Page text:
I know what you’re thinking. What the heck is the “apron” in Photoshop? I’ll tell you, but you must understand that knowing this term officially makes you a Level-9 Photoshop Alpha Geek—or at least it will let you pass as one in certain circles. If there were a Photoshop speakeasy back in the days of Prohibition, the secret password to get in the door would’ve been “I’m here to change the apron.”
OK, enough fooling around. The apron is simply the gray area around the canvas in Photoshop. Lots of people probably refer to it as the pasteboard, but technically this isn’t correct, since the area doesn’t function the same way the pasteboard does in an application like InDesign.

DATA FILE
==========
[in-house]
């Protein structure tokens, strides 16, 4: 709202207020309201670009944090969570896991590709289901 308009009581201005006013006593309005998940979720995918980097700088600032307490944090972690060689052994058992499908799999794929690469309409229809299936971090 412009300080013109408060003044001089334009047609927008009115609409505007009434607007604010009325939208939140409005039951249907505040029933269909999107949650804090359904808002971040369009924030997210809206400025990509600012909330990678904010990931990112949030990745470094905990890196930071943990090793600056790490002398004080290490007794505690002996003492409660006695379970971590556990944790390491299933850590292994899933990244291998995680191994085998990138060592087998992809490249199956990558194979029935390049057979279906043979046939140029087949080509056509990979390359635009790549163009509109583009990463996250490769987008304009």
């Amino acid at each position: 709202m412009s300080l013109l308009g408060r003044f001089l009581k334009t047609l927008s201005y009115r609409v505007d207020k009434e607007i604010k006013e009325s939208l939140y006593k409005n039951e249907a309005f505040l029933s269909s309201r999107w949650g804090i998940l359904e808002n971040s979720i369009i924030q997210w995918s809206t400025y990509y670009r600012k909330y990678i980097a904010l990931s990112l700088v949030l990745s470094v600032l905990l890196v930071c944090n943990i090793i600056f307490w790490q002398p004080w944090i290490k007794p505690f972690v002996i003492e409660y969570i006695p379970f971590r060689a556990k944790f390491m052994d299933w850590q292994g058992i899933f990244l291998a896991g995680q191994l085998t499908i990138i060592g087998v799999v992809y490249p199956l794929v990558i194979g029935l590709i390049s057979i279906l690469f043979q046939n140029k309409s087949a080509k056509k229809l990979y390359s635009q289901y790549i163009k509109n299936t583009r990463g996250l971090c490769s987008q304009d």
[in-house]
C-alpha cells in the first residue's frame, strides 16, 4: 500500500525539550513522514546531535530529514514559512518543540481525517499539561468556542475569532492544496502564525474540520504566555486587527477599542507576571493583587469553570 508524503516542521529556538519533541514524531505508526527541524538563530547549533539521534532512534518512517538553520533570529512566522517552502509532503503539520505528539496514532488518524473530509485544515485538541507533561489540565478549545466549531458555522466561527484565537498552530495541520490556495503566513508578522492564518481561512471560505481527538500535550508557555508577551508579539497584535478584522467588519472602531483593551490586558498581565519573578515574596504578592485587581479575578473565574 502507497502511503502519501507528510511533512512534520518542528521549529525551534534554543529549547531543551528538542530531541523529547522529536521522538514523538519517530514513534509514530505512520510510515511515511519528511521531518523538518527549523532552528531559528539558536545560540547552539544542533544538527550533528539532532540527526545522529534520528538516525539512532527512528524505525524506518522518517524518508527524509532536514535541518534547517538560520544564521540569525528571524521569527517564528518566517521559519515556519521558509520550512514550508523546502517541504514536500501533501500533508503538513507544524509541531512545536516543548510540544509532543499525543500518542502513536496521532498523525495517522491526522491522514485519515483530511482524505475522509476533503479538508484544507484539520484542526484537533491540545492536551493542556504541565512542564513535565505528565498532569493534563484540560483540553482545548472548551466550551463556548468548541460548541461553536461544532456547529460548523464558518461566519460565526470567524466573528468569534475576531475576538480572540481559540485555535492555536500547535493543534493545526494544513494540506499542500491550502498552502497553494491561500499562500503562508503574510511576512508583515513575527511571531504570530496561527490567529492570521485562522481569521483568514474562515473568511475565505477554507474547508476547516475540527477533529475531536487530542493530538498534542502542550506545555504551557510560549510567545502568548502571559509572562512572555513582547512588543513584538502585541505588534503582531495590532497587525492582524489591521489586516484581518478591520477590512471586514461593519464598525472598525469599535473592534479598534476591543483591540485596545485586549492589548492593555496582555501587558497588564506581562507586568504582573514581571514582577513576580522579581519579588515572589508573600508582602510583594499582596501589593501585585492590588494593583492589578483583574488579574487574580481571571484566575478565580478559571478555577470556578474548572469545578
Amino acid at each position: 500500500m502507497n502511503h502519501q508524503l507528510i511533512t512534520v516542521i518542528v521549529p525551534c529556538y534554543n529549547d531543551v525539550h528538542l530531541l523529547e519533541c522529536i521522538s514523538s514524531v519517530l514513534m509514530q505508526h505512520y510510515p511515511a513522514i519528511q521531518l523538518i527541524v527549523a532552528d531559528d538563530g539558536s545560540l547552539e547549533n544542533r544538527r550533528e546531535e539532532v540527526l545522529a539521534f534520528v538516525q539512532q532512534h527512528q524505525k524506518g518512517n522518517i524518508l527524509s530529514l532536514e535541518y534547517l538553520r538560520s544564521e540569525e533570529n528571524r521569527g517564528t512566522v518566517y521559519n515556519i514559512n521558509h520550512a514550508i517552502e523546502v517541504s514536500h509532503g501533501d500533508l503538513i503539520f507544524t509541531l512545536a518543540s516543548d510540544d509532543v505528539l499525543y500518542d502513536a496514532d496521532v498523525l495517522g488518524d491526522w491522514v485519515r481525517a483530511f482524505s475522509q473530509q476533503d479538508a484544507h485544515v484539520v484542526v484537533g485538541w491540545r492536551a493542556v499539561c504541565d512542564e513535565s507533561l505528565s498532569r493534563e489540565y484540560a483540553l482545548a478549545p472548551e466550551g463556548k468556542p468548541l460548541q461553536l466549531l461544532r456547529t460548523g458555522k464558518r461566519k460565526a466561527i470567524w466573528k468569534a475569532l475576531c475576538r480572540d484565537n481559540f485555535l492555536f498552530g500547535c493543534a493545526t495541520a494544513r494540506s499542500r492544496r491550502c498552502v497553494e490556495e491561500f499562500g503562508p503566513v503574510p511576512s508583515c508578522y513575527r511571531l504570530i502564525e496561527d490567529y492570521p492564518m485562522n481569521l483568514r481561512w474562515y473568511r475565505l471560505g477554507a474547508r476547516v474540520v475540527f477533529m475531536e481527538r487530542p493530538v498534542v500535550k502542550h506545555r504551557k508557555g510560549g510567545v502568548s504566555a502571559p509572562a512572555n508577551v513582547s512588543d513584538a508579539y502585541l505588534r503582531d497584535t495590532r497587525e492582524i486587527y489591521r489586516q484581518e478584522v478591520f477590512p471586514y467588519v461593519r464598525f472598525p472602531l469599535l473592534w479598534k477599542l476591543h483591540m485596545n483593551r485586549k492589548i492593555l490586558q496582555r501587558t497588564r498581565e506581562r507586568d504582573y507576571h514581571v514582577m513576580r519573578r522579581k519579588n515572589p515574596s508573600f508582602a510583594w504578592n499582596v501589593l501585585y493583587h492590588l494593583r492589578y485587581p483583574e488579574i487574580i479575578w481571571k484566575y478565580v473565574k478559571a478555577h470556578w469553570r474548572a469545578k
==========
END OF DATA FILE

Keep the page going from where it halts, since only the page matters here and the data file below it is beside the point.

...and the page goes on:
By default, the color of the apron is gray, and its brightness level is tied to the Color Theme you choose in Interface preferences.
To change the color of the apron independently of the Color Theme, simply right-click on the apron and choose a different gray level from the contextual menu.
So, for example, you could use the Light interface with a black apron.
Or choose any custom color you like, including white.
To make the apron color match the Color Theme again, right-click on it and choose Default from the contextual menu.
The term “apron” isn’t something that the Adobe engineers made up. It can refer to any small area adjacent to a larger one. Ever seen a strip of concrete between a garage and a driveway? That’s an example of an apron.Tags